[00:45:15] I will see what their end will be. Look, they are a perverse generation, children in whom is no faithfulness. They have made me jealous with what is no God. They have provoked me to anger with their idols. I will make them jealous with those who are no people. I will provoke them to anger with a foolish nation. See, a fire is kindled in my nose. It burns to the depths of Sheol. It devours the earth and is in Greece and sets on fire the foundations of the mountains. And I will heap upon them disasters. My arrows I will spend on them. They shall be wasted with hunger and devoured by plague and poisonous pestilence. I will send the teeth of beasts against them with the venom of things that crawl in the dust outdoors. The sword will be read indoors. Terror for young man and woman. I like the nursing child with the man of gray hairs. I would have said I will cut them to pieces. I will wipe them from human history. Had I not feared provocation by the enemy less, the adversary shouldn't misunderstand, lest they should say our adversaries. Our hand is triumphant. It was not your way. Who did all this? Look. They are a nation void of counsel, and in them there is no understanding. If they were wise, they would understand this. They would discern their latter. And how could one have chased 1002? How could one have chased a thousand? And to have put 10,000 to flight unless they are rock had sold them? And Yahweh had given them up. Look there. Raqqa is not as our rock. Our enemies are by themselves. Look, their vine comes from the vine of Saddam, from the fields of Gomorrah.


[00:47:31] Their grapes are grapes of poison. Their clusters are bigger. Their wine is the poison of serpents. And the cruel venom of Aspas is not best laid up in store with me sealed up in my treasuries. Vengeance is mine and recompense for the time when their foot shall slip. See, the day of their calamity is at hand. Their doom comes swiftly. A call to treasure Yahoo's compassion. See ya. We will vindicate his people and have compassion on his servants when he sees that their power is gone. There is none remaining, neither ruler nor helper. Then he will say, Where are their gods? The rock in which they took refuge. Who? The fat of their sacrifices, age and the wine of their drink offerings drank. Let them rise up and help you. Let them be your protection. Pay attention. Now, look, I even. I am he. There is no God beside me. I kill. I make a life. I wound and I heal. And there is none that can deliver out of my hand. See, I lift up my hand to heaven and I say as I live forever or by my eternal life, if I sharpen my flashing sword and my hand takes hold on judgment, I will take vengeance on my adversaries and will repay those who hate me. I will make my arrows drunk with blood in my sword, shall devour flesh with a blood of the slain and the captives from the long haired head. Heads of the enemy. And then the coda celebrate all nations with his people. See, he will avenge the blood of his servants. He will take vengeance on his enemies and make atonement for his land. And people celebrate all heavens with him bowed down to him. Old gods see, he ventures the blood of his children and takes vengeance on his adversaries.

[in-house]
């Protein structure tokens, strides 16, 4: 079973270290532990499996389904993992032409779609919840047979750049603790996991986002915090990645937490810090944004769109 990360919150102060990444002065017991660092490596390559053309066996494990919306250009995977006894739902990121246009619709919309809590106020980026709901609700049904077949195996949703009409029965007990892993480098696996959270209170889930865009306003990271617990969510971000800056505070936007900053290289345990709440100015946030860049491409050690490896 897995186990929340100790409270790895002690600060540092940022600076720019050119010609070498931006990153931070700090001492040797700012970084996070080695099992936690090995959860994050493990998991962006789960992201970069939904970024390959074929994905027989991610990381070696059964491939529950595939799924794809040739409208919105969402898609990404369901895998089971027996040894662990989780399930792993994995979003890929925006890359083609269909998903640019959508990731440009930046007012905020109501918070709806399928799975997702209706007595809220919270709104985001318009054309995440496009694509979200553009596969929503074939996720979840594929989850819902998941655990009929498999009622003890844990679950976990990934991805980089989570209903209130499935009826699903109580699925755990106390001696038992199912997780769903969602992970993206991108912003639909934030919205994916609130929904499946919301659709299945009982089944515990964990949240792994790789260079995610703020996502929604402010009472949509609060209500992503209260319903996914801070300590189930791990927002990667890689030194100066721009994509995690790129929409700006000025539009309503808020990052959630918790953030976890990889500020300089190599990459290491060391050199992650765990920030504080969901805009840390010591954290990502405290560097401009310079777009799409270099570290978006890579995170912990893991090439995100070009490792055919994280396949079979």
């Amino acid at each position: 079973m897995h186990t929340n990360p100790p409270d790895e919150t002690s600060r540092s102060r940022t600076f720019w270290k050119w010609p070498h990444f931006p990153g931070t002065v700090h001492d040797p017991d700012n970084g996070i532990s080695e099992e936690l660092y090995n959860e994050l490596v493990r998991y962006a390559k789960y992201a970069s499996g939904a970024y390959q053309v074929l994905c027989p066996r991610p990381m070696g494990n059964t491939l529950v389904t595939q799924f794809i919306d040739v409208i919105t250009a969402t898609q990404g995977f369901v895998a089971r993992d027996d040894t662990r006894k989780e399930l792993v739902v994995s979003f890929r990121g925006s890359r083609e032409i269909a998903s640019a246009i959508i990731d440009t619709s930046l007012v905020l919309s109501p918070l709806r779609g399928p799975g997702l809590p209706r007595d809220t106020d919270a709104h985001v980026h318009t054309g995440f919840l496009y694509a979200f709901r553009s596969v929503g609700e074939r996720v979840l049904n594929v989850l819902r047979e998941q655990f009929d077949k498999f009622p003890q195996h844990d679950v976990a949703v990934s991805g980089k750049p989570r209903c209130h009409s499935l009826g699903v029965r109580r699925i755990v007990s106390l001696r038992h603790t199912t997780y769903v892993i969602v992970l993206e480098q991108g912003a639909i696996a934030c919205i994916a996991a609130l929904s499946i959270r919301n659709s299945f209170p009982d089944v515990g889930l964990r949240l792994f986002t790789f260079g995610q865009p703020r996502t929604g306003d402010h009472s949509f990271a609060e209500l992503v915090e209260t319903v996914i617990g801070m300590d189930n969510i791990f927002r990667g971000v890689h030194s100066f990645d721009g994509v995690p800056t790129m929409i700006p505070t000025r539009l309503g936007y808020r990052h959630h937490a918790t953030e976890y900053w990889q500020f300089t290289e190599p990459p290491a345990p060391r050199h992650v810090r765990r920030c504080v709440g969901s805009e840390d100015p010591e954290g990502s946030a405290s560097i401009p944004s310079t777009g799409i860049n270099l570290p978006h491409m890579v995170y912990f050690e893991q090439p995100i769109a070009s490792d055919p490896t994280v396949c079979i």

[00:50:13] He repays those who hate him and cleanses his people's land. This is the word of the Lord. And I gave you two versions of that last one. But it is it is an amazing an amazing text. But it is Israel's history told in advance. The amazing thing is. Israel is the product of his grace alone. I found you in the desert, in the wilderness. You had nothing going for you until I showed up. And then, of course, it's Israel grew fat. And they forgot the God who created them and they went off after the other idols. And then he brings in the other nations to do his dirty work for them to judge them. But he takes it out on the nations. This is a problem, isn't it? How can God use Nebuchadnezzar to be his agent of judgment? And then he takes it out on Nebuchadnezzar after he's done his work? Well, it never excuses them for being beyond the pale of gods. But, of course, it concludes. Israel is backed celebrate and it's a call to the universe, not just Israel. Celebrate or have Vince with them all. Sons of God. Bernie, allow him or Bernie a limb in Hebrew. This would be, I think, at this point that it's so. I think we are. But celebrate all nations with its people and let the angels of God strengthen themselves. It ends on a glorious note. He will atone for the land. And now the grammars really differ difficult. Literally, he will atone for his land. His people. There's no conjunction there. And we don't know what. We don't know exactly what some have. He will atone for the land of his people. I think that's what Septuagint has here. Or. What is it? What is the Hebrew as he will atone for his land? His people.